On the left side of the System window, click on the link called “Remote settings.”

Regardless of the operating system that you use, a window called System Properties is now opened.

On its Remote tab, you can find two sections: Remote Assistance and Remote Desktop.

The screenshot above shows you how the System Properties window looks in Windows 10.

The Windows 8.1 version is the same, but in Windows 7 the options are organized and named slightly differently, as you can see in the following image.

In the Remote Desktop area, you have three options to choose and enable:

Select “Allow connections only from computers running Remote Desktop with Network Level Authentication”.

It’s not a necessity to require Network Level Authentication, but doing so makes your computer more secure by protecting you from Man in the Middle attacks.

Systems even as old as Windows XP can connect to hosts with Network Level Authentication, so there’s no reason not to use it.

You may get a warning about your power options when you enable Remote Desktop:

If so, make sure you click the link to Power Options and configure your computer so it doesn’t fall asleep or hibernate.

Select users to connect remotely to your PC

It is always a good idea to set up a separate standard level user account for Remote Desktop Connections.

The “Remote Desktop Users” window is the place from which you can permit other user accounts to connect via Remote Desktop Connections.

This applies to all modern Windows operating systems.

This is regardless of whether you use Windows 10, Windows 7 or 8.1, and regardless of whether you opened the Remote Desktop Users window from the Settings app or the Control Panel

To add the users to whom you want to give permissions, in the Remote Desktop Users window, click on Add.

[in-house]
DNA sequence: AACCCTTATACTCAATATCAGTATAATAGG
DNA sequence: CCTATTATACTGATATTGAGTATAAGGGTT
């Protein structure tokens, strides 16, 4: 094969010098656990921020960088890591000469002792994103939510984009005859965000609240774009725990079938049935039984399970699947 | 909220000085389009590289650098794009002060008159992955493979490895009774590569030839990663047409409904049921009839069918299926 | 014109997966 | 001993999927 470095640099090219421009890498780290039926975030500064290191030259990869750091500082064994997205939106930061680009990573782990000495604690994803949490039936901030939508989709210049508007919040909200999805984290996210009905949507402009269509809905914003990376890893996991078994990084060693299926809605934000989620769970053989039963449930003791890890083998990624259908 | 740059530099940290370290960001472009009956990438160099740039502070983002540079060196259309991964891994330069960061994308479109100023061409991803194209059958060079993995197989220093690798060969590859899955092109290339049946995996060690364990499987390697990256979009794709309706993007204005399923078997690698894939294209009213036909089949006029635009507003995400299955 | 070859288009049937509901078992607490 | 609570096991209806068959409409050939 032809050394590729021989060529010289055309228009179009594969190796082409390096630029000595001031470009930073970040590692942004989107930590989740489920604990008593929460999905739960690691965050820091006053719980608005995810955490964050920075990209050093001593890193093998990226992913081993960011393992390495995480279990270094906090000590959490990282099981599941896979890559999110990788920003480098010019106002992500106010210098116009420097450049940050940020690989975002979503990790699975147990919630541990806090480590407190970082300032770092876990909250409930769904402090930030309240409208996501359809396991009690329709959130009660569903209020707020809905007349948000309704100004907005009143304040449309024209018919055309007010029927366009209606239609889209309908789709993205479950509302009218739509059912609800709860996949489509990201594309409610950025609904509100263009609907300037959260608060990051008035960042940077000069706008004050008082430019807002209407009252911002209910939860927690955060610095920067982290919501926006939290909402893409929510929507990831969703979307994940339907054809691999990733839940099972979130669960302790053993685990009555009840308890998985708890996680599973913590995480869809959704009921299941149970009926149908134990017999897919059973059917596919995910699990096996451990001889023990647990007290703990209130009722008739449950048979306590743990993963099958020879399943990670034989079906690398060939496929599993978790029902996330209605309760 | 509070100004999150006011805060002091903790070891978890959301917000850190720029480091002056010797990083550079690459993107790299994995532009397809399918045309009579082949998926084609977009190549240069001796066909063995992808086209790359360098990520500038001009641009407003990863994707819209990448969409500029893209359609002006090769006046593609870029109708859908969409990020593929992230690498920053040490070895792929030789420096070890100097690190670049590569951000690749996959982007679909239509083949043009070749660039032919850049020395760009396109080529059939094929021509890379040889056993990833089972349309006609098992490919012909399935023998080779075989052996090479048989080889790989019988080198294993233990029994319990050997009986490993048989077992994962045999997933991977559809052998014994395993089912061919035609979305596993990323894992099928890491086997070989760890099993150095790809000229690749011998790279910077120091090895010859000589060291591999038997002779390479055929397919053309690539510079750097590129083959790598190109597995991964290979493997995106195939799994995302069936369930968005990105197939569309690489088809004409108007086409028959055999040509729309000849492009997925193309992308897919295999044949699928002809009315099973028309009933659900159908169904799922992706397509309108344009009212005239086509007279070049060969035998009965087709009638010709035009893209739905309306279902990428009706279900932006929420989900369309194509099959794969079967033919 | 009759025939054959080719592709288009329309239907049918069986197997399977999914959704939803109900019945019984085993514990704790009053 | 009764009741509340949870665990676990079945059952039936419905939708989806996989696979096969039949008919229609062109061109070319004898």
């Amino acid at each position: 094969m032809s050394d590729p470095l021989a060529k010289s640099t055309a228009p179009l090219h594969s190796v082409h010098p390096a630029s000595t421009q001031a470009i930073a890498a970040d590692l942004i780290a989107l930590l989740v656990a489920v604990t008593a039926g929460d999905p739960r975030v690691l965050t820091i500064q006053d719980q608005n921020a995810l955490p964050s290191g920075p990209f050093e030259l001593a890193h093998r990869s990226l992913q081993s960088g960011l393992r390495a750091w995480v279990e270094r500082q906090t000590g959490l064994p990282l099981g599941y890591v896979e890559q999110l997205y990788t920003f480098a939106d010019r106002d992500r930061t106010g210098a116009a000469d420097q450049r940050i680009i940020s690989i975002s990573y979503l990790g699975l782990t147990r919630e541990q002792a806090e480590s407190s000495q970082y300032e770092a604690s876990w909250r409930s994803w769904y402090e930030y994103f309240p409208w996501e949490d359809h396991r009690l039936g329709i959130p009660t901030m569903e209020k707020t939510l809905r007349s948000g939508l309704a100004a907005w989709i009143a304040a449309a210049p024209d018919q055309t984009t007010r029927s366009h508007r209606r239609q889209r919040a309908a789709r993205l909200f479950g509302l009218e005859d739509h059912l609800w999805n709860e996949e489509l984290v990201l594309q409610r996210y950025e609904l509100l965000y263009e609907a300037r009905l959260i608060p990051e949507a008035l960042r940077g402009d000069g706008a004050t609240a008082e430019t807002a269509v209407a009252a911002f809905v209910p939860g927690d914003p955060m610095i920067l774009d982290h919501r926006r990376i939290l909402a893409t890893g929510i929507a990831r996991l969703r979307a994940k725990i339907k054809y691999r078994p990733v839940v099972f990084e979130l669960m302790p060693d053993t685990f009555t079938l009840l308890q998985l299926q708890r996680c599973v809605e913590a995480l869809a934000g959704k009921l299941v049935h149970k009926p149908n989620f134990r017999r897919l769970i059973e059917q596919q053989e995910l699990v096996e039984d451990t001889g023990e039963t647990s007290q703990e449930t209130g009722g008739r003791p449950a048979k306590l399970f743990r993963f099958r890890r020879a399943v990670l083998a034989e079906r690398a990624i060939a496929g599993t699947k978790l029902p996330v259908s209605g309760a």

In the Select Users window, type the user account name in the box in the next window and click on Check Names.

Windows checks that a user account with that name exists and adds the location in front of it, if you are using a local account, or complete the email address if you are using a Microsoft account. When done, click on OK.

You are back to the Remote Desktop Users window. Here, click on OK once more.

Now, the user you added will be able to connect via Remote Desktop Connection to your computer with his or her login credentials.

After completing the above steps, users can connect remotely to your Windows computer, provided that your computer is powered on and connected to a network.

You can start a remote connection from those computers by clicking Start, typing “remote,” and then choosing the “Remote Desktop Connection” result.

Just type in the name or IP address for the PC to initiate the connection.

This is useful for both systems administrators and technical support teams as well as end users, who may want to access their work computers from home or vice-versa.

Watch the video for more insights on Remote Desktop Connection